We should not be surprised that a new poll indicates that almost half (44 percent) of young evangelical Christians between the ages of 18 to 29 favor same-sex marriage.
Some will argue that this is the result of the secular culture undermining the Bible. I would argue this is the result of a new generation of Bible-believing evangelicals reading their Bibles with fresh eyes and insight. For those who do their theological and ethical thinking, as Karl Barth reportedly advised us to do, with a Bible in one hand and a newspaper in the other, it is hard to maintain a biblically based opposition to marriage equality.
This change in the convictions of young evangelicals is not happening because they are not taking the Bible seriously but because it is hard to read the Bible consistently and holistically and still maintain a position that excludes gay and lesbian persons from the Kingdom of God, or the church, or equality, or the blessings of marriage and family life.
The Bible's focus is upon God's movement to liberate those who are enslaved and oppressed (Exodus), God's requirements that we live together in ways that are just and fair (the Prophets), the reconciliation of humanity with God and humanity with humanity by tearing down the walls of division among us (the Cross), and the movement of the Holy Spirit to create inclusive community not based on culture or class but grace (the Church).
Doing our theological and ethical thinking with a Bible in one hand and a newspaper in the other leaves us with decisions we need to make. Either gay and lesbian individuals are persons who have chosen to intentionally rebel against God by deciding to romantically love another of the same gender in defiance of God's will or else they are another group within the rich diversity of humanity that God intends to liberate, treat justly and fairly, reconcile, and include.
Either same-gender love is a distortion and perversion of what it means to be truly human ... or else it is a variation within the fullness of the human family.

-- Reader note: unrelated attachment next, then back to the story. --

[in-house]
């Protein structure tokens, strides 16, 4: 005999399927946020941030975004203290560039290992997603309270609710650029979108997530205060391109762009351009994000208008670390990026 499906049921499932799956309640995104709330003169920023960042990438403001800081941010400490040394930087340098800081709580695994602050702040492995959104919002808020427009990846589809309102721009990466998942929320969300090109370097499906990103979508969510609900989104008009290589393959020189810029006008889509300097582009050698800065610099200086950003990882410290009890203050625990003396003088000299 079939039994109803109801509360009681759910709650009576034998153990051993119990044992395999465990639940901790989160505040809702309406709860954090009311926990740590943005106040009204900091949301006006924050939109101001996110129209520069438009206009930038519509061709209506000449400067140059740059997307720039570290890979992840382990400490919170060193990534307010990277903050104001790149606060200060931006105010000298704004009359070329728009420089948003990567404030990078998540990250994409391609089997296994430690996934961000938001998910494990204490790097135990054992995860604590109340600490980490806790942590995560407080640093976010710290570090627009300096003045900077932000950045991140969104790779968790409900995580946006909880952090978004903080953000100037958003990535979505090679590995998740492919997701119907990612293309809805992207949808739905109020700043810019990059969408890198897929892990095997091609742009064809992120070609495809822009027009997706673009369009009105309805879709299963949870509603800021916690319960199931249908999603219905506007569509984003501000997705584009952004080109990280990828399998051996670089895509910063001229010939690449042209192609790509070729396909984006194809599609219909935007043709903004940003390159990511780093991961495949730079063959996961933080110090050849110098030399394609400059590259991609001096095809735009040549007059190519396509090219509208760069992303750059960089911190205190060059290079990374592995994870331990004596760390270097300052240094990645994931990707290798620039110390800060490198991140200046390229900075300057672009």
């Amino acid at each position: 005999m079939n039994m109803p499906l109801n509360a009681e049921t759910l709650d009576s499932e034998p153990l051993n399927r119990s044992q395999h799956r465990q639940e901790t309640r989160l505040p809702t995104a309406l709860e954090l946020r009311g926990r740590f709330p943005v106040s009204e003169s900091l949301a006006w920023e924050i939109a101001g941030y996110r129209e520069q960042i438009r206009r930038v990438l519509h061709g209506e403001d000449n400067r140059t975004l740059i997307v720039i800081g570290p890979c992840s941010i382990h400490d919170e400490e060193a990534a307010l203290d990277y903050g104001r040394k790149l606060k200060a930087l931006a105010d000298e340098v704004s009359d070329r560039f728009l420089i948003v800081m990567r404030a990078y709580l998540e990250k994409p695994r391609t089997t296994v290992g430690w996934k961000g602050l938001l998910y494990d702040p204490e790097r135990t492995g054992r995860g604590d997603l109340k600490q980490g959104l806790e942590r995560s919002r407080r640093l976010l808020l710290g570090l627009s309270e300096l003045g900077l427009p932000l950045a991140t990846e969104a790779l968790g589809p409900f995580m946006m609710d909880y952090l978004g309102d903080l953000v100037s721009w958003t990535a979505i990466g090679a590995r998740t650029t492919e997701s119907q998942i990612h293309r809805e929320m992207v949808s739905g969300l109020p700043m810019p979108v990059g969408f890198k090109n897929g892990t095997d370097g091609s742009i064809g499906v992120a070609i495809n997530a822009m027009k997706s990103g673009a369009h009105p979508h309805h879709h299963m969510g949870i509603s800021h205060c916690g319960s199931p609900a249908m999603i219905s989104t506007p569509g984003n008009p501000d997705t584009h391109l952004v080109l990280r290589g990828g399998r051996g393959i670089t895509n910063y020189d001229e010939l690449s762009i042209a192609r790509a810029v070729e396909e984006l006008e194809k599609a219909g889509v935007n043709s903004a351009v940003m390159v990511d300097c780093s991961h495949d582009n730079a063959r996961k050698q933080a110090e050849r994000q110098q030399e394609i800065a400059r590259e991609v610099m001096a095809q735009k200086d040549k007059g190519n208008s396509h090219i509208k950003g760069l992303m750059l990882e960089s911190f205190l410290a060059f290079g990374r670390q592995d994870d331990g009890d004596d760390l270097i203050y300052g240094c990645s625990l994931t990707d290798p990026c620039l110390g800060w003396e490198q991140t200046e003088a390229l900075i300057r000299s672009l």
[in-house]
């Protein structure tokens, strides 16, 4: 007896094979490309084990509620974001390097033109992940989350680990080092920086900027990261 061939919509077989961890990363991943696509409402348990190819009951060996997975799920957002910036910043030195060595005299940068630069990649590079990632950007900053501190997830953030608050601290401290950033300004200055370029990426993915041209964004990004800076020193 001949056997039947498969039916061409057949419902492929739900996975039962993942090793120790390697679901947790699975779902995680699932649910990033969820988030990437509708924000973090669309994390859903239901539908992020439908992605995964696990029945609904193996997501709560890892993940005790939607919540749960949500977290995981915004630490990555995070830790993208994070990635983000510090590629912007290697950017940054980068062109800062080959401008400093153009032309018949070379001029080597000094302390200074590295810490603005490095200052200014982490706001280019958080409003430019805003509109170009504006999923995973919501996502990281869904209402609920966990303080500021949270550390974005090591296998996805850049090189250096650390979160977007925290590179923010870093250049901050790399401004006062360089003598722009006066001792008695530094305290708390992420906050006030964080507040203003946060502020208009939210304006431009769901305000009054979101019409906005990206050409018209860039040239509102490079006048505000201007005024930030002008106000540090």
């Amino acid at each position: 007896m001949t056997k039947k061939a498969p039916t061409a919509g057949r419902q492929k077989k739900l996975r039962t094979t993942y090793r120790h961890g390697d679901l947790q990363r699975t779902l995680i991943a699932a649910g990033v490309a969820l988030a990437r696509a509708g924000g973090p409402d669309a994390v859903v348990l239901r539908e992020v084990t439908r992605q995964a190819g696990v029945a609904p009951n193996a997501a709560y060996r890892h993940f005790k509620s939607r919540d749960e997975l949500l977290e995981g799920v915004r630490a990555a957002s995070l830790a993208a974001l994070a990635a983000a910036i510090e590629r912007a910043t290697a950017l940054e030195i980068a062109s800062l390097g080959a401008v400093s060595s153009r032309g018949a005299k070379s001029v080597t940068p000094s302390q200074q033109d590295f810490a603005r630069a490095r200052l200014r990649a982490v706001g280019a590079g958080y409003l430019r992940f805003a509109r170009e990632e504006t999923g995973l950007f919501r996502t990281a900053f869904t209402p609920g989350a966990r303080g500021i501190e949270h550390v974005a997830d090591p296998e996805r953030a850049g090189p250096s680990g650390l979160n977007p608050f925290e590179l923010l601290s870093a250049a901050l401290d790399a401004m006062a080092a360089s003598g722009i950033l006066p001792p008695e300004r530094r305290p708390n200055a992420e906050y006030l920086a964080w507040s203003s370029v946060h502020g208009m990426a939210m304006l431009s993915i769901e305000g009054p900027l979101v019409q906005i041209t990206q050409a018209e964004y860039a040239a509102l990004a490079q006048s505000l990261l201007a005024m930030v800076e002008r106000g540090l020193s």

Either gay and lesbian persons must be eliminated through some sort of "conversion" to heterosexual practices or involuntary celibacy or worse, or else they must be respected as they seek to apply biblical moral teachings to their own particular situation in life.
More than 40 years ago, the Anglican theologian Norman Pittenger addressed these questions in his book entitled "Time for Consent." He argued on the basis of the biblical revelation in Christ that sexual behavior must be judged by its character alone. Is it characterized by commitment and trust, tenderness, respect for the other and the desire for ongoing and responsible communion with the other? Or, conversely, is it characterized by selfish sexual expression, cruelty, impersonal sex, obsession with sex and an unwillingness to take responsibility for the consequences? He argued that both gay and straight people desire and need deep and lasting relationships and that appropriate sexual expression should not be denied to either group. He argued that there should not be a double standard of morality, introducing the concept of moral equality -- not judging two different groups by different standards of morality.
The Bible is deeply sensitive to double standards. Some of Jesus' harshest criticisms are reserved for those who lay heavy burdens on the backs of others that they themselves are unwilling to carry (Matt. 23:4). The attempts to use a few verses in the Bible to justify a double standard for straight and gay people will not withstand a careful and thoughtful reading of the Bible. I believe young, thoughtful evangelicals are discovering this not as a result of the culture blinding them but as a result of the Bible opening their eyes to the dishonesty and hypocrisy of straight Christians who claim for themselves the blessings and comforts of marriage while denying it to others.
The Bible has a way of not remaining hostage to a culture or ideology. Its revelatory focus on liberation, justice, reconciliation and inclusion has a way of liberating it from repressive cultural assumptions that some try to use it to reinforce. When young people ask me whether the Bible doesn't oppress women and gay people, I advise them to read it thoroughly, deeply and thoughtfully... and with a newspaper in their other hand. The Bible itself, studied with open minds and hearts, is more trustworthy than many of us who quote it.
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